The flip side to that is that Parks was incredibly specific about the ways in which he looked at the activities of the police and detectives. Most of his images documenting police are captured with a flash, rendering identifiable faces and figures. These are stop-action images that really crystallized for viewers what the detectives and what the police force were doing.

Again, thinking about this work through today’s lens, I’m offered more tools to be critical about what policing means. I also have more ambiguity and a sense of uncertainty of why certain people are being policed or harassed. Obviously, Parks was responding to his own moment, but these are two examples of lessons that I think make it important to put forward this work today.

In 1957, most photographers were shooting in black-and-white film — what can you read into Parks’ use of color photography here?

A very plain fact from the time is that color photography represented an investment as it was more expensive than black-and-white photography. So Life magazine’s commitment to having this story be in full color and their trust in Gordon Parks to use this tool effectively were expressions both of their appreciation in the importance of the subject and their confidence in Parks as a photographer. They recognized immediately how important this initial color photo story could be, specifically in color.

How does the Museum of Modern Art fit into the picture here?

MoMA purchased the plates from this photo story in its entirety and with that acquisition, we have a very dynamic rotation of work from the museum collection that we put on view at any given time. My colleagues across the museum are equally interested in this work, both as a way of understanding Parks through this particular photo story, but also more broadly in thinking through how the history of crime and criminality is represented in the museum collection.

This fall, we hope to open an installation of this work in the museum that will be anchored by this 1957 photo story and set against 19th- and early 20th-century representations of crime and criminality to help our viewers understand and appreciate just how distinctive and important Parks’ achievement was. I would say with great humility that we are doing our best to honor this work to provide thoughtful context for the work both artistically and intellectually. We’ve attempted to bring this work forward in a way that brings nuance and depth to the understanding of the history of policing and criminality and the “atmosphere of crime” in the US. I don’t believe that we’re uniquely qualified to do this, but I will say that we are keen to be a place where these conversations can happen and that we’re fortunate to have such a wide audience.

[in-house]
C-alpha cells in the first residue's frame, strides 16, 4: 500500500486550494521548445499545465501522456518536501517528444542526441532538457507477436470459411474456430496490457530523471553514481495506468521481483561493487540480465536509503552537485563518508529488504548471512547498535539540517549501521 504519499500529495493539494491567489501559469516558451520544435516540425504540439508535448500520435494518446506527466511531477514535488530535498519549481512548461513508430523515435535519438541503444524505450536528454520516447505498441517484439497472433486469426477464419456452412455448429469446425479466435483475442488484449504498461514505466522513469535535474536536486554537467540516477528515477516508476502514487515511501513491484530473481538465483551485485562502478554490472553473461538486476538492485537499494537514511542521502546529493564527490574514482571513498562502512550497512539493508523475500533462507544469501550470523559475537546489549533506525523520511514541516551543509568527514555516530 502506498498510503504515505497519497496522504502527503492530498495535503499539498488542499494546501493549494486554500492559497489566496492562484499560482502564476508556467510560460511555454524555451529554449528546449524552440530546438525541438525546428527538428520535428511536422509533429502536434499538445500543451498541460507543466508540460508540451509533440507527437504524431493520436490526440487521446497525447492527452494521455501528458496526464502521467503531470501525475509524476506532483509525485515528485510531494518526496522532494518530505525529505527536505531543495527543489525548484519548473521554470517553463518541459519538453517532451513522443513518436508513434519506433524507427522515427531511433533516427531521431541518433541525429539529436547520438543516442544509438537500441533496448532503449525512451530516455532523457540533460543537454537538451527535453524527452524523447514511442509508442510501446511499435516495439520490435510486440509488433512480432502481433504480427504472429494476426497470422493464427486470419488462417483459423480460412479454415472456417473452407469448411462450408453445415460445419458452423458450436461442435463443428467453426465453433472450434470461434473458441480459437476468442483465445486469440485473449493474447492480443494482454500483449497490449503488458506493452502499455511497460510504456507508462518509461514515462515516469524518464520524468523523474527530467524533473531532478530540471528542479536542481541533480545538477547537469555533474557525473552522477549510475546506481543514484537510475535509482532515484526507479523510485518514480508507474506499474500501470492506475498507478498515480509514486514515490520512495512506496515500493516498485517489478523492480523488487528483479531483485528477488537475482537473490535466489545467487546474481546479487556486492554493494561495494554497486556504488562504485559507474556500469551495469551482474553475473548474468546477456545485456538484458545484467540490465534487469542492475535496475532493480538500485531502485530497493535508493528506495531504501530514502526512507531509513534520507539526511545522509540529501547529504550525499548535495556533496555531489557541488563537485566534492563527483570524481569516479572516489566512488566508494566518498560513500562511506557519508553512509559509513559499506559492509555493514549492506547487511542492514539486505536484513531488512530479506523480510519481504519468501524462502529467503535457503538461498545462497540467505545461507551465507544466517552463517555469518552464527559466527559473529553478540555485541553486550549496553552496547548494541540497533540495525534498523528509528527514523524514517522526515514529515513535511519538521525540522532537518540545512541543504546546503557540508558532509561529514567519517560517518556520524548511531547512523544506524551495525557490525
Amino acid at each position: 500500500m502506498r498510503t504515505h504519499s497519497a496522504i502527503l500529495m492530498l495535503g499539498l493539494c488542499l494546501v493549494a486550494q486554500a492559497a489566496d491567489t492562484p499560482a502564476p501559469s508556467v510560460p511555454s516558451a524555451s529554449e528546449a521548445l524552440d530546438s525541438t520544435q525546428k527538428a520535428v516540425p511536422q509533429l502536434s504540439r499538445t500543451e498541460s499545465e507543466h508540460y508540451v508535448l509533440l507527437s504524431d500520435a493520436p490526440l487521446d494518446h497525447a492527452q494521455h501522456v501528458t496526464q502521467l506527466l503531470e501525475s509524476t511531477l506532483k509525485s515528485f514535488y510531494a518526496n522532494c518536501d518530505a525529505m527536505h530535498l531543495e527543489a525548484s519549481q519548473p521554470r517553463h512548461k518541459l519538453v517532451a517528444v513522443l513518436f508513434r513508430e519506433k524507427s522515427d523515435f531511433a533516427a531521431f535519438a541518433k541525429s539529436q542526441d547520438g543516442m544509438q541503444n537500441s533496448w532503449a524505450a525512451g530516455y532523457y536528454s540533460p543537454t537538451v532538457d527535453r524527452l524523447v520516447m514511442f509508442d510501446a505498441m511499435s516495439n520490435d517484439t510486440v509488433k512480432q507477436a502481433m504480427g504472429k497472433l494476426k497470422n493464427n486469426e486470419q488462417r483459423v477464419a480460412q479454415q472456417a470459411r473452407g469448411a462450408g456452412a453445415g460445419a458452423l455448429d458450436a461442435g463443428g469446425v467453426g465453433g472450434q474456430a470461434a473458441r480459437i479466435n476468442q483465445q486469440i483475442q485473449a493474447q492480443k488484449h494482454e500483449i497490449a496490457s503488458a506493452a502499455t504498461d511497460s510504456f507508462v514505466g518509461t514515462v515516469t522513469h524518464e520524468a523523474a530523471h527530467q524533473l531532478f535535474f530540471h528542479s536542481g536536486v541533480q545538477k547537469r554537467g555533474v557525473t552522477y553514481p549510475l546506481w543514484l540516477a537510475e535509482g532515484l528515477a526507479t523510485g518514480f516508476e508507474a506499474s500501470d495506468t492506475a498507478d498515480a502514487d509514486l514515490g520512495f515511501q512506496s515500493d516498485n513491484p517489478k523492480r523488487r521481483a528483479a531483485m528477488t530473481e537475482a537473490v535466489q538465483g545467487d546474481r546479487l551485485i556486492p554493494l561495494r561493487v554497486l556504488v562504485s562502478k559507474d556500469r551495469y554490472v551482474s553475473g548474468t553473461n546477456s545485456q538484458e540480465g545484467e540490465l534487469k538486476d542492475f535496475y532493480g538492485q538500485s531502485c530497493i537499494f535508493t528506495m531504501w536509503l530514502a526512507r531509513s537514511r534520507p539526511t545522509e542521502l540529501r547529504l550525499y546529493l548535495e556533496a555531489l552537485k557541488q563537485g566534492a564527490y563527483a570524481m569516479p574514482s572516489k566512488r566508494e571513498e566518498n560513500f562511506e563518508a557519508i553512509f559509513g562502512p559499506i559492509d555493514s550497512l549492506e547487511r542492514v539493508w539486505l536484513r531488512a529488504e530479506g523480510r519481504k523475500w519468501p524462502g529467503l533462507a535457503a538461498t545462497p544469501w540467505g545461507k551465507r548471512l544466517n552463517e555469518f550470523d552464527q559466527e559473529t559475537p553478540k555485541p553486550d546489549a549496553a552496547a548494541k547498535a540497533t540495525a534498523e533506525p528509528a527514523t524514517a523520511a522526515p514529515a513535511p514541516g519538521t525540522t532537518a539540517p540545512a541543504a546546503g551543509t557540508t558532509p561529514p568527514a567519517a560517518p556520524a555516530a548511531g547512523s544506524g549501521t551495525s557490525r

Why do you believe it is important to revisit this body of work at this particular moment in US history?

I think Gordon Parks remains as relevant as he’s ever been. One of the saddest lessons of our contemporary moment is our inability to learn from the recent past, let alone the 1950s and earlier. The tragic events surrounding George Floyd and Breonna Taylor are just the most recent in a long history of systemic racism and police brutality in the US. We have to recommit to looking carefully at the lessons of the past, because the lessons are there if we look at it.

Art and photography play an important role in this and when someone who is as talented as Gordon Parks turns his camera to a subject that is so relevant to our contemporary moment, then the work carries a capacity to help make people look longer. That’s what great art does. I can only hope that the opportunity to look at this work can help further and foster people’s specific senses of what has happened historically and the ways in which it continues to happen today.